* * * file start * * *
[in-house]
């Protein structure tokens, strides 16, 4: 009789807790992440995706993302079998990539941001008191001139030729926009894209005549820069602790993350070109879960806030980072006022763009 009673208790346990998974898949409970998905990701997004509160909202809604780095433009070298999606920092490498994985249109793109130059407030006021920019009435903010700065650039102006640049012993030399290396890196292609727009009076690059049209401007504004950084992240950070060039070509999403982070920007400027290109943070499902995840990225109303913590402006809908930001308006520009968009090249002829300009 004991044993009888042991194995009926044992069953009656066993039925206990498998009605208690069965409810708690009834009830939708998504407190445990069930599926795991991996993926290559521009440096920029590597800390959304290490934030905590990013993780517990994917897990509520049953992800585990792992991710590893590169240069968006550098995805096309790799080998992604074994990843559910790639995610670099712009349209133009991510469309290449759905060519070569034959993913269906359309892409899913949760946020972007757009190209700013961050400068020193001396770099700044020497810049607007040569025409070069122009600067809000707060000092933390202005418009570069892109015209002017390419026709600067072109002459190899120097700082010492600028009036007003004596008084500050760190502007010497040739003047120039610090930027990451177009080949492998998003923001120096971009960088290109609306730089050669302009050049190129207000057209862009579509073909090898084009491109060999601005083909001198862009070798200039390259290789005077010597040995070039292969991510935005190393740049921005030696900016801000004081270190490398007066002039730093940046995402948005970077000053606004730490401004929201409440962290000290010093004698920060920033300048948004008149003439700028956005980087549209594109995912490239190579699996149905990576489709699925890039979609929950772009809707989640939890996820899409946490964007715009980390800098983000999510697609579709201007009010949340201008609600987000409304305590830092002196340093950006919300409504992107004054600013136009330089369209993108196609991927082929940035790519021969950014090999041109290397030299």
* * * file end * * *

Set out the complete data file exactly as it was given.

[in-house]
């Protein structure tokens, strides 16, 4: 009789807790992440995706993302079998990539941001008191001139030729926009894209005549820069602790993350070109879960806030980072006022763009 009673208790346990998974898949409970998905990701997004509160909202809604780095433009070298999606920092490498994985249109793109130059407030006021920019009435903010700065650039102006640049012993030399290396890196292609727009009076690059049209401007504004950084992240950070060039070509999403982070920007400027290109943070499902995840990225109303913590402006809908930001308006520009968009090249002829300009 004991044993009888042991194995009926044992069953009656066993039925206990498998009605208690069965409810708690009834009830939708998504407190445990069930599926795991991996993926290559521009440096920029590597800390959304290490934030905590990013993780517990994917897990509520049953992800585990792992991710590893590169240069968006550098995805096309790799080998992604074994990843559910790639995610670099712009349209133009991510469309290449759905060519070569034959993913269906359309892409899913949760946020972007757009190209700013961050400068020193001396770099700044020497810049607007040569025409070069122009600067809000707060000092933390202005418009570069892109015209002017390419026709600067072109002459190899120097700082010492600028009036007003004596008084500050760190502007010497040739003047120039610090930027990451177009080949492998998003923001120096971009960088290109609306730089050669302009050049190129207000057209862009579509073909090898084009491109060999601005083909001198862009070798200039390259290789005077010597040995070039292969991510935005190393740049921005030696900016801000004081270190490398007066002039730093940046995402948005970077000053606004730490401004929201409440962290000290010093004698920060920033300048948004008149003439700028956005980087549209594109995912490239190579699996149905990576489709699925890039979609929950772009809707989640939890996820899409946490964007715009980390800098983000999510697609579709201007009010949340201008609600987000409304305590830092002196340093950006919300409504992107004054600013136009330089369209993108196609991927082929940035790519021969950014090999041109290397030299």